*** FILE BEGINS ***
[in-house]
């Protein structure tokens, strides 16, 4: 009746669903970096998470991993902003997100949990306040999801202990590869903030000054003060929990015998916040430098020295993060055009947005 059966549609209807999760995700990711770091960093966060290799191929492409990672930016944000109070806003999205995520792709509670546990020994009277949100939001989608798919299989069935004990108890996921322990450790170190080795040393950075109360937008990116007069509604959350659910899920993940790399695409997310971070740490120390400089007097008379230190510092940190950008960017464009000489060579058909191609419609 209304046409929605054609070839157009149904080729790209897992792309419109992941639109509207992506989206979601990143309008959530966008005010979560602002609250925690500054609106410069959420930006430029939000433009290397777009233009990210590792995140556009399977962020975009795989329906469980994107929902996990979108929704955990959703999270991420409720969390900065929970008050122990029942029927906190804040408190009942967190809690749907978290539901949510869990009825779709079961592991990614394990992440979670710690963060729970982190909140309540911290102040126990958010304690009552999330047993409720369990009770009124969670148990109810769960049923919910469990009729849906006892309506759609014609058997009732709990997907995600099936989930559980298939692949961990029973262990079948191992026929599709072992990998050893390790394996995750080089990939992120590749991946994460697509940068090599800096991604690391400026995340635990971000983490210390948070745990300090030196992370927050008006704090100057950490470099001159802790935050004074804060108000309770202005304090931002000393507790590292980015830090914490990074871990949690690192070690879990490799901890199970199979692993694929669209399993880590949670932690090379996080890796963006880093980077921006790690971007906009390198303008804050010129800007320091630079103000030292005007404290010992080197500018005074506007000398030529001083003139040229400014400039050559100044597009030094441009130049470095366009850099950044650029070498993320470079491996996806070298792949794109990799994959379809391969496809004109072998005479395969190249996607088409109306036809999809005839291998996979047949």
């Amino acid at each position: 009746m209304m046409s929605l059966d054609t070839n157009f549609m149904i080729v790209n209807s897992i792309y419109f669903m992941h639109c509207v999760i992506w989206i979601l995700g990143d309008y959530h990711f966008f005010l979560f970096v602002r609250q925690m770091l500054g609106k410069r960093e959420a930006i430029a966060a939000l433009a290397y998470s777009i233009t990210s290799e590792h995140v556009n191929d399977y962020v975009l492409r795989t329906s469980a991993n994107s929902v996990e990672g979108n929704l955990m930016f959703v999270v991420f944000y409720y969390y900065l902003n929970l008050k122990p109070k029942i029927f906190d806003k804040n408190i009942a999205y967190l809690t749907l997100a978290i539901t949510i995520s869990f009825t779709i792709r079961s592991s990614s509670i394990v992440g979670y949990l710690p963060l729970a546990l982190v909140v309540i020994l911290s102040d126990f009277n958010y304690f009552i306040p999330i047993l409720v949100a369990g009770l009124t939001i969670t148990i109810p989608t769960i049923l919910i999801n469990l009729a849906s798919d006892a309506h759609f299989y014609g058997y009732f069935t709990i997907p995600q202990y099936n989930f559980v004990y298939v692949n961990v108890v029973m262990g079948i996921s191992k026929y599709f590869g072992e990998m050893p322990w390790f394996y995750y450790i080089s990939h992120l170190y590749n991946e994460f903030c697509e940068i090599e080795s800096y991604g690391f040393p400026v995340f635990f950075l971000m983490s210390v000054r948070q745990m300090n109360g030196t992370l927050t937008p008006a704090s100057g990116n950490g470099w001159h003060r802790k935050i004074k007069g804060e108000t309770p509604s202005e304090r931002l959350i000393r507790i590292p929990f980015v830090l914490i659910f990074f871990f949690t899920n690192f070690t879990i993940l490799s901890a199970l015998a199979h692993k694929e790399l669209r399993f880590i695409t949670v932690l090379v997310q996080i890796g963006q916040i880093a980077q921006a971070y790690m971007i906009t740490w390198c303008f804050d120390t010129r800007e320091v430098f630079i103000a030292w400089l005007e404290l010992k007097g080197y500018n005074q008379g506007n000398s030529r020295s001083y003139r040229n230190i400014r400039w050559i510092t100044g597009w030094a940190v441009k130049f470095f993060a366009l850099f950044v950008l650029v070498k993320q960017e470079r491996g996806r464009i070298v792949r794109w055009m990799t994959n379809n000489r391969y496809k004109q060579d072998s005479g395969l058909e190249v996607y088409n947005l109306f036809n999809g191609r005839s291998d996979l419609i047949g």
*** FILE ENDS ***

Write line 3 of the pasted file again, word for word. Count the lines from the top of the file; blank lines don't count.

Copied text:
């Amino acid at each position: 009746m209304m046409s929605l059966d054609t070839n157009f549609m149904i080729v790209n209807s897992i792309y419109f669903m992941h639109c509207v999760i992506w989206i979601l995700g990143d309008y959530h990711f966008f005010l979560f970096v602002r609250q925690m770091l500054g609106k410069r960093e959420a930006i430029a966060a939000l433009a290397y998470s777009i233009t990210s290799e590792h995140v556009n191929d399977y962020v975009l492409r795989t329906s469980a991993n994107s929902v996990e990672g979108n929704l955990m930016f959703v999270v991420f944000y409720y969390y900065l902003n929970l008050k122990p109070k029942i029927f906190d806003k804040n408190i009942a999205y967190l809690t749907l997100a978290i539901t949510i995520s869990f009825t779709i792709r079961s592991s990614s509670i394990v992440g979670y949990l710690p963060l729970a546990l982190v909140v309540i020994l911290s102040d126990f009277n958010y304690f009552i306040p999330i047993l409720v949100a369990g009770l009124t939001i969670t148990i109810p989608t769960i049923l919910i999801n469990l009729a849906s798919d006892a309506h759609f299989y014609g058997y009732f069935t709990i997907p995600q202990y099936n989930f559980v004990y298939v692949n961990v108890v029973m262990g079948i996921s191992k026929y599709f590869g072992e990998m050893p322990w390790f394996y995750y450790i080089s990939h992120l170190y590749n991946e994460f903030c697509e940068i090599e080795s800096y991604g690391f040393p400026v995340f635990f950075l971000m983490s210390v000054r948070q745990m300090n109360g030196t992370l927050t937008p008006a704090s100057g990116n950490g470099w001159h003060r802790k935050i004074k007069g804060e108000t309770p509604s202005e304090r931002l959350i000393r507790i590292p929990f980015v830090l914490i659910f990074f871990f949690t899920n690192f070690t879990i993940l490799s901890a199970l015998a199979h692993k694929e790399l669209r399993f880590i695409t949670v932690l090379v997310q996080i890796g963006q916040i880093a980077q921006a971070y790690m971007i906009t740490w390198c303008f804050d120390t010129r800007e320091v430098f630079i103000a030292w400089l005007e404290l010992k007097g080197y500018n005074q008379g506007n000398s030529r020295s001083y003139r040229n230190i400014r400039w050559i510092t100044g597009w030094a940190v441009k130049f470095f993060a366009l850099f950044v950008l650029v070498k993320q960017e470079r491996g996806r464009i070298v792949r794109w055009m990799t994959n379809n000489r391969y496809k004109q060579d072998s005479g395969l058909e190249v996607y088409n947005l109306f036809n999809g191609r005839s291998d996979l419609i047949g």